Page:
I can remember 6 months ago where the headlines on msnbc.com were “Housing Craze”.. The tide is now turning, and I just caught this article on their site…
It’s about time main stream media caught on. I still think there’s a big tendency on the part of media companies to side with their advertisers and not write negative articles, but sooner or later they have to be ‘fair and balanced’ so here we go…
There is no question the housing market is slowing. Sales of existing homes fell for a fifth straight month in January, and sales of new homes unexpectedly fell 5 percent, despite unusually warm winter weather that should have spurred some house-hunting activity.
“There is complete harmony among the indicators as far as what’s happening here,” he said. DeKaser calls it the beginning of what he expects to be a two-year decline in housing sales and construction, although he does not expect “broad-based” price declines because labor markets are still growing.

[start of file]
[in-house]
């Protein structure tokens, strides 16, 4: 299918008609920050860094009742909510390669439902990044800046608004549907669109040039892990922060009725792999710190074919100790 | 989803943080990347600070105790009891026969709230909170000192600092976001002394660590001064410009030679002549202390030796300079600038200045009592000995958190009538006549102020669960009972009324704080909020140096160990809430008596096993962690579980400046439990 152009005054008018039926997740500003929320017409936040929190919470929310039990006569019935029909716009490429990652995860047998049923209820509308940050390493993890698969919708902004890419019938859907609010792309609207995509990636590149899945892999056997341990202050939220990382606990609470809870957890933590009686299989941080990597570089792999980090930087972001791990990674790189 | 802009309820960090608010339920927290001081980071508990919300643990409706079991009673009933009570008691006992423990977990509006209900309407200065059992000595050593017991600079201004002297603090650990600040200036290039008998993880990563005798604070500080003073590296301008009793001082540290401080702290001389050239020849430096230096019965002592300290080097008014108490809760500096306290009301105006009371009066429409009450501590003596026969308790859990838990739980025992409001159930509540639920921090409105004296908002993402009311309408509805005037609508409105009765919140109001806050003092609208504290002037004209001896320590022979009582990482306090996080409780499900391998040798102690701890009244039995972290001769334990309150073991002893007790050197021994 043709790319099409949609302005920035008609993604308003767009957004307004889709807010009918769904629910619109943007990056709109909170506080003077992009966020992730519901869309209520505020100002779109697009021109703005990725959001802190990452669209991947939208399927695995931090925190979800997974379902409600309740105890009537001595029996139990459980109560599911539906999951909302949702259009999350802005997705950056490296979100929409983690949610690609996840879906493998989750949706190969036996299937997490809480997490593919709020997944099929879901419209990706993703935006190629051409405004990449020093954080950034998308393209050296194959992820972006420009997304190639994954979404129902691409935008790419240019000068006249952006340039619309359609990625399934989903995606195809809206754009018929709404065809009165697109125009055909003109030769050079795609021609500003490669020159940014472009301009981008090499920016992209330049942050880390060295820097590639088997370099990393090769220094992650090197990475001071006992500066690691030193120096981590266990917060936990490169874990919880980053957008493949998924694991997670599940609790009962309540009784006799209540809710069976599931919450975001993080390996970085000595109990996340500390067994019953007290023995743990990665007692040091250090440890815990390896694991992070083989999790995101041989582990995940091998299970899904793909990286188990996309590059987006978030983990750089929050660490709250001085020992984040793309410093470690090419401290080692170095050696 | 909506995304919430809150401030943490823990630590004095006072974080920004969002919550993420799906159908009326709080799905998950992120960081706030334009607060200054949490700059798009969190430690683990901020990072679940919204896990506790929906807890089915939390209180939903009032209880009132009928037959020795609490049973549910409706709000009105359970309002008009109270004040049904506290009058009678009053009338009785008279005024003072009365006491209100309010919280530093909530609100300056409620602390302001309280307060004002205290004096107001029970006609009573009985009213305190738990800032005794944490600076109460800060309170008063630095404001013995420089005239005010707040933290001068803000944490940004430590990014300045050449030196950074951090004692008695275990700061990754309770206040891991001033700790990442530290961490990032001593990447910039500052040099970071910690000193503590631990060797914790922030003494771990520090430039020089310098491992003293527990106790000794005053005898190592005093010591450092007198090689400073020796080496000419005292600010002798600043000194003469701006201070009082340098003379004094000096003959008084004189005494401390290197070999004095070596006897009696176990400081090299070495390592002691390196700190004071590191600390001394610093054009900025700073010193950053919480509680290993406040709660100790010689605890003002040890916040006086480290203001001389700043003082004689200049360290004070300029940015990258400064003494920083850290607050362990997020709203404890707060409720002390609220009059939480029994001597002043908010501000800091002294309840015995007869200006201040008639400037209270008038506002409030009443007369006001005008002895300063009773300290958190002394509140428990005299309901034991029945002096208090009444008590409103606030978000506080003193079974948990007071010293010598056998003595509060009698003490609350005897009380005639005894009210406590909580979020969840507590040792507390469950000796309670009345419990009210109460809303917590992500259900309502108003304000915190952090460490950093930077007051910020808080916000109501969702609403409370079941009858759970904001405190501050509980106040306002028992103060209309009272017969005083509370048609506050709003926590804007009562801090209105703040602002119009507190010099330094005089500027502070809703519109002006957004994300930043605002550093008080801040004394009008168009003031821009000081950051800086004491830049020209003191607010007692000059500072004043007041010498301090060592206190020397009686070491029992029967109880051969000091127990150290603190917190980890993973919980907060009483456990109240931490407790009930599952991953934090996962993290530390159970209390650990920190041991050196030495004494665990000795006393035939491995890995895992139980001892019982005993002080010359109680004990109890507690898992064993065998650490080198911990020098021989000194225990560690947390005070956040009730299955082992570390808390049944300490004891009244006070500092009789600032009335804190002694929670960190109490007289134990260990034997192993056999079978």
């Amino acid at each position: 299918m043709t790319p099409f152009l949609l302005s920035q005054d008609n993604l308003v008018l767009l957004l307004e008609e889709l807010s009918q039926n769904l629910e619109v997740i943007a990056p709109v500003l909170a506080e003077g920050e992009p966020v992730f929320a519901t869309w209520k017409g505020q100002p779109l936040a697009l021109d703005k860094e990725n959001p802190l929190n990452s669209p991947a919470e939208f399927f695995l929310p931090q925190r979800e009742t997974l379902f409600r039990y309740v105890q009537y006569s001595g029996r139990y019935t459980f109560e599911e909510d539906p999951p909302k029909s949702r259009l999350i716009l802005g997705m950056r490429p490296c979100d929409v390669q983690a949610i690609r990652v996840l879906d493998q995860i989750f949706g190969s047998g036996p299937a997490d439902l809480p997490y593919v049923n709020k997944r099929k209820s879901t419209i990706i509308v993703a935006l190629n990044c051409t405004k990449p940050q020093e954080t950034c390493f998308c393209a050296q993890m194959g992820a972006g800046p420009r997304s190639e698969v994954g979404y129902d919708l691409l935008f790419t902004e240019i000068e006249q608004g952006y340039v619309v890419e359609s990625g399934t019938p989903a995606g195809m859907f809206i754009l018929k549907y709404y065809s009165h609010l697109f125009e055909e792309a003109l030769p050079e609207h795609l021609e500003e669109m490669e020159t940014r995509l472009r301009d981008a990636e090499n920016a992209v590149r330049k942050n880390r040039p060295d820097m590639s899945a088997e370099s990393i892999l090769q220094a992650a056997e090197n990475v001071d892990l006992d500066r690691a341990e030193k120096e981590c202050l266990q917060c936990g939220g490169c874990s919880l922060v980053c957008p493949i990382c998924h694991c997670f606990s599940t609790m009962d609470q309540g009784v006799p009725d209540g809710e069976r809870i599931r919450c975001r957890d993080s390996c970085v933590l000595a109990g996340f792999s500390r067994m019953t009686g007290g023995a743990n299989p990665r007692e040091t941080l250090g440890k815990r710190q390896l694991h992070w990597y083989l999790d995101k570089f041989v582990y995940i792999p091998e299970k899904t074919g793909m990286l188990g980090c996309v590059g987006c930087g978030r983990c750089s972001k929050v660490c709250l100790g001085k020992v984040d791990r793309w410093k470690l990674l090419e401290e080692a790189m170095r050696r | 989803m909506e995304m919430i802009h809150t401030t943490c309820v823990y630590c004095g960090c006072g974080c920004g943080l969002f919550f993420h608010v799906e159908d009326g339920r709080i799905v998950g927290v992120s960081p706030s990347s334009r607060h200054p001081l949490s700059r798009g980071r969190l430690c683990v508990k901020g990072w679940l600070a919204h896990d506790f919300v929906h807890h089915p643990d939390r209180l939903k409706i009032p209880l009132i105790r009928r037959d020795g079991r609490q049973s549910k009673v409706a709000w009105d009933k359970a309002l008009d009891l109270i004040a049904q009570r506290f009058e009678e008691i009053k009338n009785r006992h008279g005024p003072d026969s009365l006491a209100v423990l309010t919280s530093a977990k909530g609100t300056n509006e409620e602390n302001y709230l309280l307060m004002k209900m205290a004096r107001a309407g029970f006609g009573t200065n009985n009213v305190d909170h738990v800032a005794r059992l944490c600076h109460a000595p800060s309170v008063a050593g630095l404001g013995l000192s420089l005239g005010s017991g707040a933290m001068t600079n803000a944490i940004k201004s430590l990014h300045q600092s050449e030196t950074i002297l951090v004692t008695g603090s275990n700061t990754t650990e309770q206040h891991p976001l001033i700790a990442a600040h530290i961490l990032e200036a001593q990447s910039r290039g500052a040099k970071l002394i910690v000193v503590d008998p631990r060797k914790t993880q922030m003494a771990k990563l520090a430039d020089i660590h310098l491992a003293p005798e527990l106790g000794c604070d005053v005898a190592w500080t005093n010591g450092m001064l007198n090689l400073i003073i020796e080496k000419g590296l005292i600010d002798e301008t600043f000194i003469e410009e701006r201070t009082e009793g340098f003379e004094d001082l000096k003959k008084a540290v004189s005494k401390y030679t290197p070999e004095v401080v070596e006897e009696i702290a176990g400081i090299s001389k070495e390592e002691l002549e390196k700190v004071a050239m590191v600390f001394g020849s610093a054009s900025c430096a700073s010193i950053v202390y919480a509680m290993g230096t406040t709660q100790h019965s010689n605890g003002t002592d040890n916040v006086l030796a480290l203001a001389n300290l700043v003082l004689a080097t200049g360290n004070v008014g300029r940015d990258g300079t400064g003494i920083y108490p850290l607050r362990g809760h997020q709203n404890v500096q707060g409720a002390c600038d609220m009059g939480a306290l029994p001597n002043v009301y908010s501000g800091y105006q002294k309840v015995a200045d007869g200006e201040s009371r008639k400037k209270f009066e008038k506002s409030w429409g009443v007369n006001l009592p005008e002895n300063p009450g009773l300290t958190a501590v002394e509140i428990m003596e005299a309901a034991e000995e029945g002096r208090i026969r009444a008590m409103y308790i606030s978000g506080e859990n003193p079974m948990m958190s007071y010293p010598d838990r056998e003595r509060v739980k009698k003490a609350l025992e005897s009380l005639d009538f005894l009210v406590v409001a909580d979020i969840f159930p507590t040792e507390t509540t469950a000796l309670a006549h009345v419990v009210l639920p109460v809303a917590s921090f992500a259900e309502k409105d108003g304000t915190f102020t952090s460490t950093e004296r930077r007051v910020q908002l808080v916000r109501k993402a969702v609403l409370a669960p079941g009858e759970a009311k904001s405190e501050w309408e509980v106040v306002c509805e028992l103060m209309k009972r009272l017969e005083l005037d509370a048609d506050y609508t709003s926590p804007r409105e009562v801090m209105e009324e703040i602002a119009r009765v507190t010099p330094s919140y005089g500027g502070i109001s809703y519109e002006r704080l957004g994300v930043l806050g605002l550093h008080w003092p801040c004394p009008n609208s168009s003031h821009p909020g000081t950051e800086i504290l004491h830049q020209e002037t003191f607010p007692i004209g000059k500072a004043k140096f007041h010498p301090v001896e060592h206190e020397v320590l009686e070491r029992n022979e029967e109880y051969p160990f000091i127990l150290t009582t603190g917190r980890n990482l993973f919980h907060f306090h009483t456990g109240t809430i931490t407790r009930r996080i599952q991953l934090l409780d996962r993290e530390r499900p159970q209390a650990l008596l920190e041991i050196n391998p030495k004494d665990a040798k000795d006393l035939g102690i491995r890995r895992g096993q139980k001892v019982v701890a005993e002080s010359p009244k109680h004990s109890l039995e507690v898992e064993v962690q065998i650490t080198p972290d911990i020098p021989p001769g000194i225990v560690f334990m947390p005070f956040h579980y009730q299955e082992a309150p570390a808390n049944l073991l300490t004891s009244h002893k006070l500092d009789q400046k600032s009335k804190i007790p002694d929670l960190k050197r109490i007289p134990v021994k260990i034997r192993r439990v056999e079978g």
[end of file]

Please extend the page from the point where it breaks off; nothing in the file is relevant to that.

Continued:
Hmm; some labor markets are growing, but what happens to all the labor involved with real estate, construction, lending industries, and retail sectors that rely on the housing industry?
More than 40 percent of the dollar volume of new loans has been made with adjustable mortgage rates in recent years, compared with less than 20 percent in the early 1990s. As interest rates rise, many owners who stretched to buy a house will find themselves facing higher and possibly unaffordable payments. If housing prices turn down, some owners could find themselves “upside down” on their loans, owing more than the house is worth. A a true housing bust – comparable to the collapse that deflated tech-stock values in 2000 – holds the capacity to “cripple the banking system,” Kasriel said. That would make it difficult for the Federal Reserve to revive flagging growth since banks would be hard pressed to loan money even if rates were falling.
This is the paragraph that really worries me. The amount of creative financing that has been advertised, pushed, and peddled on people who don’t have a clue. It’s still happening today. Everytime I visit the fax machine at work, there’s a “spam” fax advertising a low 1.25% mortgage rate.
My feeling is that with such a sharp run-up, there’s no time for a “soft landing”. That’s what everyone wants to see, a soft landing, but how many “normal” years of appreciation would it take for us to reach the insane prices of homes today?
PS: Grim comes home soon!